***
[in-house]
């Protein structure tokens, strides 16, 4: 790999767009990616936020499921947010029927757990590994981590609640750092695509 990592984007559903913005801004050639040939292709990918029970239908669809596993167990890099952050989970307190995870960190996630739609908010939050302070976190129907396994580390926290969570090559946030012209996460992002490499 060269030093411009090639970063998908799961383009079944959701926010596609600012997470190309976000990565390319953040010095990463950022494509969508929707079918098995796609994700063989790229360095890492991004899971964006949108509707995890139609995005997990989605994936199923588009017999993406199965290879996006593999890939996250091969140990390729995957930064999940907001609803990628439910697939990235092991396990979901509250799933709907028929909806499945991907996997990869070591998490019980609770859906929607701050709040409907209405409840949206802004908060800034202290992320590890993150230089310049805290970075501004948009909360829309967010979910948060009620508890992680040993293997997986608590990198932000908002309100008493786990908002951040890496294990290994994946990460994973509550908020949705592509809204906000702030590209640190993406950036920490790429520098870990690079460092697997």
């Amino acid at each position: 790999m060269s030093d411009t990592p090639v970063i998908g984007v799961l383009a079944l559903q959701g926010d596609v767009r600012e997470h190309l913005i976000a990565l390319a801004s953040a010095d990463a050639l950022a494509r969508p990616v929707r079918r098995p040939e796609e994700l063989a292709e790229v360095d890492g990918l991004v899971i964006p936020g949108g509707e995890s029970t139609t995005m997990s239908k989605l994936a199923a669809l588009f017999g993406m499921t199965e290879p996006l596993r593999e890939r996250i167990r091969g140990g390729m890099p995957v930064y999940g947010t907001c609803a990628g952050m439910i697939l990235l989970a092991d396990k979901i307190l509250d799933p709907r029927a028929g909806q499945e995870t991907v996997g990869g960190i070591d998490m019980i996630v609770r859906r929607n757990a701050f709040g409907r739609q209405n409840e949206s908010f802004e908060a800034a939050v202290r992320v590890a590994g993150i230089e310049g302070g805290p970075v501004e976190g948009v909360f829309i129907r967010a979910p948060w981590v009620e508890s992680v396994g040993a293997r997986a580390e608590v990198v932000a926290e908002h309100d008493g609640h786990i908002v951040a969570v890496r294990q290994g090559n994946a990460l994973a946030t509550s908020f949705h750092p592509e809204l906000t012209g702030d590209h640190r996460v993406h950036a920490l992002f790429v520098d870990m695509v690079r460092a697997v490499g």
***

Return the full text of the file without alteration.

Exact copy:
[in-house]
């Protein structure tokens, strides 16, 4: 790999767009990616936020499921947010029927757990590994981590609640750092695509 990592984007559903913005801004050639040939292709990918029970239908669809596993167990890099952050989970307190995870960190996630739609908010939050302070976190129907396994580390926290969570090559946030012209996460992002490499 060269030093411009090639970063998908799961383009079944959701926010596609600012997470190309976000990565390319953040010095990463950022494509969508929707079918098995796609994700063989790229360095890492991004899971964006949108509707995890139609995005997990989605994936199923588009017999993406199965290879996006593999890939996250091969140990390729995957930064999940907001609803990628439910697939990235092991396990979901509250799933709907028929909806499945991907996997990869070591998490019980609770859906929607701050709040409907209405409840949206802004908060800034202290992320590890993150230089310049805290970075501004948009909360829309967010979910948060009620508890992680040993293997997986608590990198932000908002309100008493786990908002951040890496294990290994994946990460994973509550908020949705592509809204906000702030590209640190993406950036920490790429520098870990690079460092697997």
């Amino acid at each position: 790999m060269s030093d411009t990592p090639v970063i998908g984007v799961l383009a079944l559903q959701g926010d596609v767009r600012e997470h190309l913005i976000a990565l390319a801004s953040a010095d990463a050639l950022a494509r969508p990616v929707r079918r098995p040939e796609e994700l063989a292709e790229v360095d890492g990918l991004v899971i964006p936020g949108g509707e995890s029970t139609t995005m997990s239908k989605l994936a199923a669809l588009f017999g993406m499921t199965e290879p996006l596993r593999e890939r996250i167990r091969g140990g390729m890099p995957v930064y999940g947010t907001c609803a990628g952050m439910i697939l990235l989970a092991d396990k979901i307190l509250d799933p709907r029927a028929g909806q499945e995870t991907v996997g990869g960190i070591d998490m019980i996630v609770r859906r929607n757990a701050f709040g409907r739609q209405n409840e949206s908010f802004e908060a800034a939050v202290r992320v590890a590994g993150i230089e310049g302070g805290p970075v501004e976190g948009v909360f829309i129907r967010a979910p948060w981590v009620e508890s992680v396994g040993a293997r997986a580390e608590v990198v932000a926290e908002h309100d008493g609640h786990i908002v951040a969570v890496r294990q290994g090559n994946a990460l994973a946030t509550s908020f949705h750092p592509e809204l906000t012209g702030d590209h640190r996460v993406h950036a920490l992002f790429v520098d870990m695509v690079r460092a697997v490499g």